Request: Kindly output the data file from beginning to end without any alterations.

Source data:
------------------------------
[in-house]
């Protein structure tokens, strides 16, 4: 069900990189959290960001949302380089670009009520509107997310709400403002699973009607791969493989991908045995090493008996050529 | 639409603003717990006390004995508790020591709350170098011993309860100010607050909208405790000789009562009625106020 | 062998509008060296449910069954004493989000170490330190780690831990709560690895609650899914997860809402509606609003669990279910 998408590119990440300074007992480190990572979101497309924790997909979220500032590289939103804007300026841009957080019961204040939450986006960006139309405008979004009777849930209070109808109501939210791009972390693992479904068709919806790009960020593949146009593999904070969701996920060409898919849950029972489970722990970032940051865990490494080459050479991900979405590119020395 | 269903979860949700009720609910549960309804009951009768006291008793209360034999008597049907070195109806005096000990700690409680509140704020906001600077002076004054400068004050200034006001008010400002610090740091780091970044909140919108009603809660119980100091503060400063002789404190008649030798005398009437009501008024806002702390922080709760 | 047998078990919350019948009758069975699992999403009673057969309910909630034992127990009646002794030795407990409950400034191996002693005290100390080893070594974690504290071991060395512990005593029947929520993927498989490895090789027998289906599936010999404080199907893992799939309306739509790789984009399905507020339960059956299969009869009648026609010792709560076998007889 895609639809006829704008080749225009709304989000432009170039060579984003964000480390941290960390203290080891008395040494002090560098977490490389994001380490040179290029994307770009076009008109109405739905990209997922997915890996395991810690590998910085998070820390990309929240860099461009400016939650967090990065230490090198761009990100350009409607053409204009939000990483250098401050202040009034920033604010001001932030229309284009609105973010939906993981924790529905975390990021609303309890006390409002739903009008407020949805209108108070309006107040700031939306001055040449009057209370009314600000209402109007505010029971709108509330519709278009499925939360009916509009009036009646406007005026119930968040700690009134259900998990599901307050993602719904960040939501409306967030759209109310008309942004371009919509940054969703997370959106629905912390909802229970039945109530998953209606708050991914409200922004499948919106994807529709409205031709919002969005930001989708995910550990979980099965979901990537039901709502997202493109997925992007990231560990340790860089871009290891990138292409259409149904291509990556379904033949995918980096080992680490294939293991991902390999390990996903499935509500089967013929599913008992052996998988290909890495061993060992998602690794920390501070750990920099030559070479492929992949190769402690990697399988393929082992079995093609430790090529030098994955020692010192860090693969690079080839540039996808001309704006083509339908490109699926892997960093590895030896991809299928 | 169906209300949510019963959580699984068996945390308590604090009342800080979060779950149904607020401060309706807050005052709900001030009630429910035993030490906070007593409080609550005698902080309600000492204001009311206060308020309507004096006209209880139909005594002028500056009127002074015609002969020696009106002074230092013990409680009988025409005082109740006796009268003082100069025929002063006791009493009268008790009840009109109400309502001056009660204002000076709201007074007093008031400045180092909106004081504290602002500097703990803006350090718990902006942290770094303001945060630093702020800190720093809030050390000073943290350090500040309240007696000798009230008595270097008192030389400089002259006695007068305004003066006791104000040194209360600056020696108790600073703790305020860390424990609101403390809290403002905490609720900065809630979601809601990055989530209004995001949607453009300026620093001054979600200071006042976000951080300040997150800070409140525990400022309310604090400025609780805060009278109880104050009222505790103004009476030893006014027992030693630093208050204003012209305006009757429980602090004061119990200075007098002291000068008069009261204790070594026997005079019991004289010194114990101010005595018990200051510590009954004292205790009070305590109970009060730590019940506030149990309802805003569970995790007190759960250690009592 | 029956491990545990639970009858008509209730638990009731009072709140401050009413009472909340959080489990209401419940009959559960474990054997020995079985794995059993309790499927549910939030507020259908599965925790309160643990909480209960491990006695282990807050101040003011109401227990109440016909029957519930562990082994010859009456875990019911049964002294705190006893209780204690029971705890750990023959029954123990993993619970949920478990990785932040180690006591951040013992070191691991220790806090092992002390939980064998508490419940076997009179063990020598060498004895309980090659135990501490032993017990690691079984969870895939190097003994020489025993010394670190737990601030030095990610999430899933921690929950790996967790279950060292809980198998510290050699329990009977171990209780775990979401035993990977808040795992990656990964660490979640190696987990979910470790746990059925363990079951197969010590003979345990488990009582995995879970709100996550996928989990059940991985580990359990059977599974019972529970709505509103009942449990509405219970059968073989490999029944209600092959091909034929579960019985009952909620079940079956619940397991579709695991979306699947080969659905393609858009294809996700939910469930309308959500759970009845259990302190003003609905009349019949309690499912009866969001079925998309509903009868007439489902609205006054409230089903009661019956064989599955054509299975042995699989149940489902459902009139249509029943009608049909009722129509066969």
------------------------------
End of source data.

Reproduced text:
[in-house]
């Protein structure tokens, strides 16, 4: 069900990189959290960001949302380089670009009520509107997310709400403002699973009607791969493989991908045995090493008996050529 | 639409603003717990006390004995508790020591709350170098011993309860100010607050909208405790000789009562009625106020 | 062998509008060296449910069954004493989000170490330190780690831990709560690895609650899914997860809402509606609003669990279910 998408590119990440300074007992480190990572979101497309924790997909979220500032590289939103804007300026841009957080019961204040939450986006960006139309405008979004009777849930209070109808109501939210791009972390693992479904068709919806790009960020593949146009593999904070969701996920060409898919849950029972489970722990970032940051865990490494080459050479991900979405590119020395 | 269903979860949700009720609910549960309804009951009768006291008793209360034999008597049907070195109806005096000990700690409680509140704020906001600077002076004054400068004050200034006001008010400002610090740091780091970044909140919108009603809660119980100091503060400063002789404190008649030798005398009437009501008024806002702390922080709760 | 047998078990919350019948009758069975699992999403009673057969309910909630034992127990009646002794030795407990409950400034191996002693005290100390080893070594974690504290071991060395512990005593029947929520993927498989490895090789027998289906599936010999404080199907893992799939309306739509790789984009399905507020339960059956299969009869009648026609010792709560076998007889 895609639809006829704008080749225009709304989000432009170039060579984003964000480390941290960390203290080891008395040494002090560098977490490389994001380490040179290029994307770009076009008109109405739905990209997922997915890996395991810690590998910085998070820390990309929240860099461009400016939650967090990065230490090198761009990100350009409607053409204009939000990483250098401050202040009034920033604010001001932030229309284009609105973010939906993981924790529905975390990021609303309890006390409002739903009008407020949805209108108070309006107040700031939306001055040449009057209370009314600000209402109007505010029971709108509330519709278009499925939360009916509009009036009646406007005026119930968040700690009134259900998990599901307050993602719904960040939501409306967030759209109310008309942004371009919509940054969703997370959106629905912390909802229970039945109530998953209606708050991914409200922004499948919106994807529709409205031709919002969005930001989708995910550990979980099965979901990537039901709502997202493109997925992007990231560990340790860089871009290891990138292409259409149904291509990556379904033949995918980096080992680490294939293991991902390999390990996903499935509500089967013929599913008992052996998988290909890495061993060992998602690794920390501070750990920099030559070479492929992949190769402690990697399988393929082992079995093609430790090529030098994955020692010192860090693969690079080839540039996808001309704006083509339908490109699926892997960093590895030896991809299928 | 169906209300949510019963959580699984068996945390308590604090009342800080979060779950149904607020401060309706807050005052709900001030009630429910035993030490906070007593409080609550005698902080309600000492204001009311206060308020309507004096006209209880139909005594002028500056009127002074015609002969020696009106002074230092013990409680009988025409005082109740006796009268003082100069025929002063006791009493009268008790009840009109109400309502001056009660204002000076709201007074007093008031400045180092909106004081504290602002500097703990803006350090718990902006942290770094303001945060630093702020800190720093809030050390000073943290350090500040309240007696000798009230008595270097008192030389400089002259006695007068305004003066006791104000040194209360600056020696108790600073703790305020860390424990609101403390809290403002905490609720900065809630979601809601990055989530209004995001949607453009300026620093001054979600200071006042976000951080300040997150800070409140525990400022309310604090400025609780805060009278109880104050009222505790103004009476030893006014027992030693630093208050204003012209305006009757429980602090004061119990200075007098002291000068008069009261204790070594026997005079019991004289010194114990101010005595018990200051510590009954004292205790009070305590109970009060730590019940506030149990309802805003569970995790007190759960250690009592 | 029956491990545990639970009858008509209730638990009731009072709140401050009413009472909340959080489990209401419940009959559960474990054997020995079985794995059993309790499927549910939030507020259908599965925790309160643990909480209960491990006695282990807050101040003011109401227990109440016909029957519930562990082994010859009456875990019911049964002294705190006893209780204690029971705890750990023959029954123990993993619970949920478990990785932040180690006591951040013992070191691991220790806090092992002390939980064998508490419940076997009179063990020598060498004895309980090659135990501490032993017990690691079984969870895939190097003994020489025993010394670190737990601030030095990610999430899933921690929950790996967790279950060292809980198998510290050699329990009977171990209780775990979401035993990977808040795992990656990964660490979640190696987990979910470790746990059925363990079951197969010590003979345990488990009582995995879970709100996550996928989990059940991985580990359990059977599974019972529970709505509103009942449990509405219970059968073989490999029944209600092959091909034929579960019985009952909620079940079956619940397991579709695991979306699947080969659905393609858009294809996700939910469930309308959500759970009845259990302190003003609905009349019949309690499912009866969001079925998309509903009868007439489902609205006054409230089903009661019956064989599955054509299975042995699989149940489902459902009139249509029943009608049909009722129509066969």